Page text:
BCGS Orchestra

Scott Borg Orchestra Director

CLICK HERE TO REGISTER  We have opened enrollment for the Spring 2017 semester.
 

Hello Guitar Aficionados,

With the very successful BCGS Orchestra performance at the concert of David Russell, where we invited the Baltimore Mandolin Orchestra to join us, our season comes to an end. This past season, the orchestra performed 7 times! We are taking a short brake over the summer and we are looking forward to many performances in the 30th Anniversary Season. 

 

We encourage you to sign up for the orchestra now HERE. When you do, you will receive the music by email and you can use the summer months to learn it.

 

Location

Our home base will continue to be at the Charlestown Community conveniently located right off the 695 beltway. All of our rehearsals will take place there in various classrooms, as well as our final performance which will take place in the awe inspiring Lady of our Angels Chapel. Each rehearsal goes from 7:00pm - 9:00pm on select Thursday nights.

 

Rehearsal and Performance Schedule

TBD

 

Repertoire:

TBD

 

How to Register

To register for the semester please go to: https://www.bcgs.org/pages/events/26/bcgs-orchestra_register-now   

 

Questions:

If you have any questions, please do not hesitate to contact me.


Looking forward to seeing you all, and I hope that everyone has a safe and happy holiday season. 


Cheers,

Scott Borg

 

The orchestra is open to people of all levels and styles.

This is a chance to become an active member of the guitar community, and share performance experiences with other guitar lovers. We are looking forward to you joining us!

Here are some questions that we have been asked over the years:

What is this experience?

If you have never played in a large ensemble, this will be quite new to you. You will have a part, and play in a section with others playing the same thing. There are generally four parts in the group for each. We work on coordinating the parts, balancing dynamics, and setting out the interpretive gestures.  The director conduct the rehearsals – both through talking everyone through the issues, as well as by actually conducting. For that reason, it is important to work on your part during the week, so when we rehearse, you can give some attention to the guy in front waving his arms.  

How well do I have to play to be a part of the Orchestra?

We invite players of all levels to participate, with parts distributed as close to your level of development as possible. If a part is too hard, we can edit to make it more playable. Keep in mind that there are several of you on a part, so if you can’t play everything, someone else in your section can. That way it will all be covered. We want to be as inclusive as possible.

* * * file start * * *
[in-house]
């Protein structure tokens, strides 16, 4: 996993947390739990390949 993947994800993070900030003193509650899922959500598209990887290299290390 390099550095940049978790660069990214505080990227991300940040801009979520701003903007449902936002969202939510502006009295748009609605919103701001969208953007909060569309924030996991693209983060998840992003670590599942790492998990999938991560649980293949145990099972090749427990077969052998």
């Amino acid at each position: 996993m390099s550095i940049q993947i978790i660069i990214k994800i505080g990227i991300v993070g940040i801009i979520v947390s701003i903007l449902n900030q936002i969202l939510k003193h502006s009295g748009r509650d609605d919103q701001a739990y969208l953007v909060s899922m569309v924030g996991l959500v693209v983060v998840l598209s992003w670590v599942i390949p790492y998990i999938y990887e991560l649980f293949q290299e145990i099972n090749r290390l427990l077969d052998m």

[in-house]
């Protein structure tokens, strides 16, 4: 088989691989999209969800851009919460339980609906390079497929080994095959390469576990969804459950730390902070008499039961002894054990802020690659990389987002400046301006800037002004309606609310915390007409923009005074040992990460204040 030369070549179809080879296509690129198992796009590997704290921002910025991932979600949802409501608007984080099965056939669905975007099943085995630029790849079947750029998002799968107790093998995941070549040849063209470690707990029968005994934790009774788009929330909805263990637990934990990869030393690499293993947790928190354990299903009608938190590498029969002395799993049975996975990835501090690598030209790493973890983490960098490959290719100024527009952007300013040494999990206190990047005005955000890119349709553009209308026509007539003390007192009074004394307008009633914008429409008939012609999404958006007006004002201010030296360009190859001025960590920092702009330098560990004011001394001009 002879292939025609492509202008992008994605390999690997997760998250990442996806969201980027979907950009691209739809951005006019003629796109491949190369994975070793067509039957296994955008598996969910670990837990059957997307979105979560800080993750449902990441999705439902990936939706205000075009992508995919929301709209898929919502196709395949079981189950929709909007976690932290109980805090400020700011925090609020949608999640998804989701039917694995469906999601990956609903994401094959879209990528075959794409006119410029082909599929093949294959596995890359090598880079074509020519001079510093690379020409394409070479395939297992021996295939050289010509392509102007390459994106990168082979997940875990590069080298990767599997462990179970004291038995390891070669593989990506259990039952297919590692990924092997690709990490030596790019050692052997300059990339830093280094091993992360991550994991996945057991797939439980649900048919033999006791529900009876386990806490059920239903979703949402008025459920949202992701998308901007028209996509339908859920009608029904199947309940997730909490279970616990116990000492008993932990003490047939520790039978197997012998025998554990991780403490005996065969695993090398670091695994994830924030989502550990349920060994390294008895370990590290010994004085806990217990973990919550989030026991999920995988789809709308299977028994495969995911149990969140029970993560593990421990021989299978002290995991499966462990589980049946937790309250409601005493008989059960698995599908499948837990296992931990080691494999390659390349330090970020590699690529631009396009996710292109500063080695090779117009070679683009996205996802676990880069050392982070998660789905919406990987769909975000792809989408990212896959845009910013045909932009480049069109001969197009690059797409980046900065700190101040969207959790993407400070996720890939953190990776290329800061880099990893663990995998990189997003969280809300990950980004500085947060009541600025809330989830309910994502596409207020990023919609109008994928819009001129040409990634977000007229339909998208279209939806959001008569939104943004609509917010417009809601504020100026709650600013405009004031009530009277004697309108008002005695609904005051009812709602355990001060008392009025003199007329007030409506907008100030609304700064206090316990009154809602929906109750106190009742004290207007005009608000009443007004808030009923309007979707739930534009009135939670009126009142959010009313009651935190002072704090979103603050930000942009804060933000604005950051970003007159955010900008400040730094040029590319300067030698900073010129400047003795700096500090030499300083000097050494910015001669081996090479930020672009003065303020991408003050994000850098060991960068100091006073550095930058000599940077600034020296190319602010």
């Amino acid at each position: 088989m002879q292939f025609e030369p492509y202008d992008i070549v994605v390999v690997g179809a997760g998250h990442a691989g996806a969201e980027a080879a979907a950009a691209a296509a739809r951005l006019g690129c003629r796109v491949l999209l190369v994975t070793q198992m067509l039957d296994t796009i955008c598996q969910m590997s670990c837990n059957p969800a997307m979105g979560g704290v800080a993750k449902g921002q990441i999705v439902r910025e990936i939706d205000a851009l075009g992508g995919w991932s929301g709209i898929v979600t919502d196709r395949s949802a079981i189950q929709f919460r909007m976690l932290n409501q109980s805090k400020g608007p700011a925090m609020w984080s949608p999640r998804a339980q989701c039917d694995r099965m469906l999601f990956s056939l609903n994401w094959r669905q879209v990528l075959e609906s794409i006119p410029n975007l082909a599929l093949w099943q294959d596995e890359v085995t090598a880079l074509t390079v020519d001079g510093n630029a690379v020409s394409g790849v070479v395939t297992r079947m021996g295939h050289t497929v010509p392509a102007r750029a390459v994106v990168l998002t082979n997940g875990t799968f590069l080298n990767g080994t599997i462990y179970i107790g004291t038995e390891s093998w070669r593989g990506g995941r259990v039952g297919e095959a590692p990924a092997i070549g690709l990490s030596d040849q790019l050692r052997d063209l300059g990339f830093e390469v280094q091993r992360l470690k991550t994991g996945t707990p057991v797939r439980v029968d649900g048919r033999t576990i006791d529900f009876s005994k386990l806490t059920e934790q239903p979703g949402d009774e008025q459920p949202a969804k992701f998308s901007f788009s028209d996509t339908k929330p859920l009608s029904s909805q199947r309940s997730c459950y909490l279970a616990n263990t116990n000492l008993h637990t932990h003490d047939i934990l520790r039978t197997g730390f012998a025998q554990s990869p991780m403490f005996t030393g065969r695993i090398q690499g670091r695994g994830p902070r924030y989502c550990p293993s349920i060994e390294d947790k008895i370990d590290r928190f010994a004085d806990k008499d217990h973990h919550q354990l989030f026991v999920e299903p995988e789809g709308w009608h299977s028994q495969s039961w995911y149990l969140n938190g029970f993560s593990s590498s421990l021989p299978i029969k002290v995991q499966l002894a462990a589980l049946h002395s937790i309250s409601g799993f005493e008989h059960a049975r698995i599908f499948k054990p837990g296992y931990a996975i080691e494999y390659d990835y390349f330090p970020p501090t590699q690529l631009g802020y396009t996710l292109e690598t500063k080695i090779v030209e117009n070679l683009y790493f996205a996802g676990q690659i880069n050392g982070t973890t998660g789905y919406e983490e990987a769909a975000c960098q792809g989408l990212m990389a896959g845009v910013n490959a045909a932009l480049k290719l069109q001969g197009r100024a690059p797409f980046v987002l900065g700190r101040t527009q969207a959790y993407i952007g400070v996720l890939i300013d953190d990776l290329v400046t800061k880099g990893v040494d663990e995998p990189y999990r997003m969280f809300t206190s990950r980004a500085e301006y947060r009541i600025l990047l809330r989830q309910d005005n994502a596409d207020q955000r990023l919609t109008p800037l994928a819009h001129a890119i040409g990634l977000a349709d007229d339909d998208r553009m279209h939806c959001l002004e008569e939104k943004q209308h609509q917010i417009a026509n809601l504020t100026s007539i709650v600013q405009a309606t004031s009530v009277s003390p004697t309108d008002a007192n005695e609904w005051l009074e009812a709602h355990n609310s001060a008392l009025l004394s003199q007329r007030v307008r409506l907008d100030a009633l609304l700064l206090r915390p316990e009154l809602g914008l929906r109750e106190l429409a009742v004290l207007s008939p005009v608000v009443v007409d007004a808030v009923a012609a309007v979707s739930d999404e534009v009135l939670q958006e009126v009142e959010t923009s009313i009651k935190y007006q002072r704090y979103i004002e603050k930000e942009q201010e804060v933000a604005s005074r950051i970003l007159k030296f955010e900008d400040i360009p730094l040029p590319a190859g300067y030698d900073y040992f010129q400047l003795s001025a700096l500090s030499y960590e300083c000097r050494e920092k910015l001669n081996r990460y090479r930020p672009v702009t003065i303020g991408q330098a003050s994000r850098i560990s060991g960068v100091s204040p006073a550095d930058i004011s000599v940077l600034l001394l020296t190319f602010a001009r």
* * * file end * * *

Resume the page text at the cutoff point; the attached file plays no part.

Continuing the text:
How do I audition?

The audition process is simple: Tell the director what pieces you are comfortable playing. It helps to know, for example, if you are confident all over the fingerboard, or if venturing above the 5th fret gives you a sense of vertigo; we want your part to be playable for you. From that information, we can get a good idea of where to place you in the Orchestra. A good rule of thumb to follow if you haven’t done this before is to expect that your part will be (usually) simpler than your solo repertoire. This allows for you to learn your part, play your part, and still have enough focus left over to hear all that is going on around you.

How often are rehearsals?

We meet once a week, Thursday evenings from 7-9 PM. We meet at the Charlestown Senior Living Community in Catonsville, 715 Maiden Choice Lane, Catonsville, MD 21228, right inside the Baltimore Beltway 695 at exit 12B. We begin after Labor Day.

How do get my music?

We will email pdfs to you in August; new additions will be passed around in rehearsal.

Other requirements?

A guitar that can be tuned well, footstool, a music stand, and pencil to take notes.

As we meet once a week, it is important to be at as many rehearsals as possible. I realize that you have busy lives, and there may be times when you can’t make it – work or family engagements, illness, etc. 

Last items:

A sense of humor, and a willingness to enjoy and learn from your mistakes. While we take making music very seriously, that doesn’t mean we can’t have fun. The key to that is not fussing over your errors – learn from them, practice, and grow. We all make mistakes; the important thing is to not get too caught up in them. As stated above: if the part seems too hard, let me know. Success can only come if you are confident in what you are playing. 

Anything else? Contact the director HERE

 

 

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